Back in the '50s, when it was suggested to President Eisenhower that Russia had us at a disadvantage because it had an official philosophy and we did not, he showed a sympathetic appreciation of the difficulties involved and suggested, "Look here -- why don't we have a writer, or somebody, to draw one up?"

Those, of course, were penny-ante days compared with these, for in recent years the lament has been not for any mere philosophy, but for a whole "culture," which we are now paying for people to "draw up" to the tune of $600 million a year. That, it is projected, will be the annual sum of money to be spent on the National Endowments for the Arts and the Humanities' ere this decade's half up. Then, too, there will be at least that much more in challenge grants and matching grants from the big corporations. They profess to love culture just as much as the government does -- which is to say, as much as the wolf loved Little Red Riding Hood -- and their representatives can be seen on almost any given week sitting elbow to elbow with equally enthusiastic legislators and high administration commissars of beauty and truth, over the good silver and crystal, and in the fragrant proximity of whole baskets full of white tulips and violets, while partaking of sherry, cold artichokes, marinated beef, zucchini and poached pears -- all for the sake of culture.

In a way, their instincts are sound, because American culture, aside from the movies, does seem to be in a bad way, with the arts having produced no composer, no painter, no poet, no sculptor and, at most, one writer of real distinction since 1945, and with the humanities being dominated from top to bottom by corporate academicians of narrow specialties, whose true interest in their own subjects -- other than as means by which to rise -- is minimal.

And so big government, always ready with a remedy, has given us the National Endowment for the Humanities, whose doings are trenchantly chronicled by Michael Mooney in the upcoming issue of Harper's. The rationale, of course, is that it is not going to be like Russia, where there's an official ideology and everybody is obliged to write, paint, sculpt or research the party line. Ah no, not here -- where everybody is going to be Free, to live up to the aesthetic standards of the government, and where the prime purpose, besides that of Enriching Our Country, will be to help The Artist, who has a tough row to hoe because he is chronically broke.

Unfortunately, the toughest row for any artist to hoe, it seems to me, is that of having no talent, and the second toughest is having no soul, and the third is having no self-discipline. It is sometimes difficult to see just what the federal government and corporate America can do about that.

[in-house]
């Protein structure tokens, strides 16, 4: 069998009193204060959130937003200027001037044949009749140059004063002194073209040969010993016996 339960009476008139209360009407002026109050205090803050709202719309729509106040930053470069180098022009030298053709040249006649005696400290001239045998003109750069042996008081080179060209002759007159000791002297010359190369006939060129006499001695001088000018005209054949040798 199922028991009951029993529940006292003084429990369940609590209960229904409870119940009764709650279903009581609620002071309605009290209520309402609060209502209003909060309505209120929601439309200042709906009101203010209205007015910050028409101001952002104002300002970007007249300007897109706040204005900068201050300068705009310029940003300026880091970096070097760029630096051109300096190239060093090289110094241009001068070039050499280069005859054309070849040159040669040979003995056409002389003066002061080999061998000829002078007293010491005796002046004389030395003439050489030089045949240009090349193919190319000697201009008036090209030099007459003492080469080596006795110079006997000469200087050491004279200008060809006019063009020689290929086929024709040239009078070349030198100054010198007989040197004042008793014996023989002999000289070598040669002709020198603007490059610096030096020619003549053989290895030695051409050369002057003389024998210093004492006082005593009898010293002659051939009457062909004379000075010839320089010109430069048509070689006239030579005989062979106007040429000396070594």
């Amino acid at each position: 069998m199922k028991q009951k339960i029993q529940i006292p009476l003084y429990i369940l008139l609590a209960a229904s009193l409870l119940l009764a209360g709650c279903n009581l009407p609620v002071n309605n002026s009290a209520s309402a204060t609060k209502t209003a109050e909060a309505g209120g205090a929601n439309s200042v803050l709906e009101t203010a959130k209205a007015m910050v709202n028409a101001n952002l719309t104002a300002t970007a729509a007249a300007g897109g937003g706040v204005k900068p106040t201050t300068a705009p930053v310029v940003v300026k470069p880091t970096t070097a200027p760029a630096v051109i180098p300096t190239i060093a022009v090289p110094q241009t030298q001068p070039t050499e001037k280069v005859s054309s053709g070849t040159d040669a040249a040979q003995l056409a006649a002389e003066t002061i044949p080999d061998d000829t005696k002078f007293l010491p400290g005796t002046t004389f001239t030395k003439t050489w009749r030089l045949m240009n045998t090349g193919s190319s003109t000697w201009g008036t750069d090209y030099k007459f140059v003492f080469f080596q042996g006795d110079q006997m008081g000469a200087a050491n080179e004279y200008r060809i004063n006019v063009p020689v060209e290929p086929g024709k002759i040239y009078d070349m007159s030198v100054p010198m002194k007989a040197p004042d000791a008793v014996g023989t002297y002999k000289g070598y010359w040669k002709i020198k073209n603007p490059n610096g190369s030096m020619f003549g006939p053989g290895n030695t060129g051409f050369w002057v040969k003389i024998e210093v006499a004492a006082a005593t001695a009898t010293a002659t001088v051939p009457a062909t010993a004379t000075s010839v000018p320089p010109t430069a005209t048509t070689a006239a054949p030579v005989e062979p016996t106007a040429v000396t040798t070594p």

This brings us to the fourth toughest row to hoe -- namely, any artist's or scholar's sure knowledge that the arts and humanities, like most other sectors of our society, are controlled by smooth, manipulative middlemen. The way the government proposes to help them with that is by laying on more middlemen. These, we are told, will give out the honors in American culture. This is curious. Now, to give out cabbage, you must first have cabbage. With honor, however, it may be a different case -- and when you get down to it, any culture commissar who succeeds in finding an artist out there has performed an exceedingly meritorious act. What usually obtains, when you turn over a rock in search of a serious artist, is that an entrepreneur with a paint brush or typewriter crawls out, zigzagging like a roach in his nervous hunt for the next stipend, and scanning the horizon for that blessed day when he can at last cool it with the "artist" dodge and become a middleman, too, gravely lunching with others of his kind, or taking dollars extorted by the IRS from a hapless welder in Akron and giving them to some sunbather who wants to write free verse on the flight of gulls and who would hate the welder if he met him, and for whom the only truly obscene four-letter word is "work."

I speak out of no large innocence, for I was broke a few years ago, filled out a little form the NEA had, and got $5,000 back in the mail to help me finish a novel. Moreover, they were gentle people down there, the money helped over some exceedingly difficult times, and there were no strings attached. If you had said anything to them about an official party line, they would have been shocked, and rightfully so, because there was none.

As for an unofficial party line, however, it was another matter, because those on the selection board were, of course, in the American literature business, which has been dominated by a single idea for the past 60 years: that a work of fiction is not to be considered serious unless the protagonist is a person who, overwhelmed by the brutal and confusing aspects of American life, abandons reason, self-control and political action in favor of gratuitous violence, verbose sniveling and obsessive sex. This bothers me, not only because it became outworn and boring 25 years ago, but because it canonizes as "sensitive" just the sort of supine behavior an oppressive government would want of its artists and scholars, and of its citizens generally. Moreover, similar canons reign in the other arts. And thus, if it is nice for the official culture to be mothered by Mrs. Mondale, one wonders whether it isn't a little too nice, and whether it is worth any $600 million a year.